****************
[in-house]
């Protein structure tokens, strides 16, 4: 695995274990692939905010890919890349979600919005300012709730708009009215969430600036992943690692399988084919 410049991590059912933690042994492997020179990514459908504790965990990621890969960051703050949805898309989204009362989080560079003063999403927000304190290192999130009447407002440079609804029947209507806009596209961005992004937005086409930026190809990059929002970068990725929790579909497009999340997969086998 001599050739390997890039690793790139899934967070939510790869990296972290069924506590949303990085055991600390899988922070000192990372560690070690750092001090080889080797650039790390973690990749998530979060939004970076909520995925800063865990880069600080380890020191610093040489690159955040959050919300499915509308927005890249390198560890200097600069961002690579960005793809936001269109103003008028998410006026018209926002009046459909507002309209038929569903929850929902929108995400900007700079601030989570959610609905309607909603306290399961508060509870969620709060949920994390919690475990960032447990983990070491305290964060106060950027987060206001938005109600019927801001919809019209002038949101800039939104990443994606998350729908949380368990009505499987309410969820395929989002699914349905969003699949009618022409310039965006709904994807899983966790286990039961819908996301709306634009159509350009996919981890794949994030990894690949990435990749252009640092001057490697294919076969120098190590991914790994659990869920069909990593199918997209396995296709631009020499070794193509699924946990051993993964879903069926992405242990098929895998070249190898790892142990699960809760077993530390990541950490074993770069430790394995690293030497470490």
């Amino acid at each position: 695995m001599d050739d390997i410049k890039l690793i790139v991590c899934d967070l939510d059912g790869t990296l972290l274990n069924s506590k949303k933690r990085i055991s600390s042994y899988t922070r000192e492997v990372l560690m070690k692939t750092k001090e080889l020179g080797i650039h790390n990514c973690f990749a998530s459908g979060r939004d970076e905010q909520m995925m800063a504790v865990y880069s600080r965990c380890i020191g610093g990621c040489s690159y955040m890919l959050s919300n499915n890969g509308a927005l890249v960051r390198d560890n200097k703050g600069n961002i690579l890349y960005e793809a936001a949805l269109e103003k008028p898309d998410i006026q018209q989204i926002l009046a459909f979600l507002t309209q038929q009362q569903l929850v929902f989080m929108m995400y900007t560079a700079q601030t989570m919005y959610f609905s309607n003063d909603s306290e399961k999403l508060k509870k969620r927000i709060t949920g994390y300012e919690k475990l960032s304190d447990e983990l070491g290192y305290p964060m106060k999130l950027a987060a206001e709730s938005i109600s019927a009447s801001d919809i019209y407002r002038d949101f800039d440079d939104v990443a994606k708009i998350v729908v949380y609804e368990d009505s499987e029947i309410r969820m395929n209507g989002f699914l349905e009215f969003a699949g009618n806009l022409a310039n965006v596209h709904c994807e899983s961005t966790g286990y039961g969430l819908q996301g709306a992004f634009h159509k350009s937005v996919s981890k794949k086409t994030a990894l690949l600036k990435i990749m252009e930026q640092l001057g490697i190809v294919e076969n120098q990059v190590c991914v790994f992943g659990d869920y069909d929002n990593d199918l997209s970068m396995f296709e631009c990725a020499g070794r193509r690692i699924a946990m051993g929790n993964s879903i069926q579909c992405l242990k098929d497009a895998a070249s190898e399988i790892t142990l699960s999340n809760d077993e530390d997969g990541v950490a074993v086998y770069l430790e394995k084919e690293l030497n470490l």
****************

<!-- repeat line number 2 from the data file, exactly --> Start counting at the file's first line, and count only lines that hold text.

């Protein structure tokens, strides 16, 4: 695995274990692939905010890919890349979600919005300012709730708009009215969430600036992943690692399988084919 410049991590059912933690042994492997020179990514459908504790965990990621890969960051703050949805898309989204009362989080560079003063999403927000304190290192999130009447407002440079609804029947209507806009596209961005992004937005086409930026190809990059929002970068990725929790579909497009999340997969086998 001599050739390997890039690793790139899934967070939510790869990296972290069924506590949303990085055991600390899988922070000192990372560690070690750092001090080889080797650039790390973690990749998530979060939004970076909520995925800063865990880069600080380890020191610093040489690159955040959050919300499915509308927005890249390198560890200097600069961002690579960005793809936001269109103003008028998410006026018209926002009046459909507002309209038929569903929850929902929108995400900007700079601030989570959610609905309607909603306290399961508060509870969620709060949920994390919690475990960032447990983990070491305290964060106060950027987060206001938005109600019927801001919809019209002038949101800039939104990443994606998350729908949380368990009505499987309410969820395929989002699914349905969003699949009618022409310039965006709904994807899983966790286990039961819908996301709306634009159509350009996919981890794949994030990894690949990435990749252009640092001057490697294919076969120098190590991914790994659990869920069909990593199918997209396995296709631009020499070794193509699924946990051993993964879903069926992405242990098929895998070249190898790892142990699960809760077993530390990541950490074993770069430790394995690293030497470490």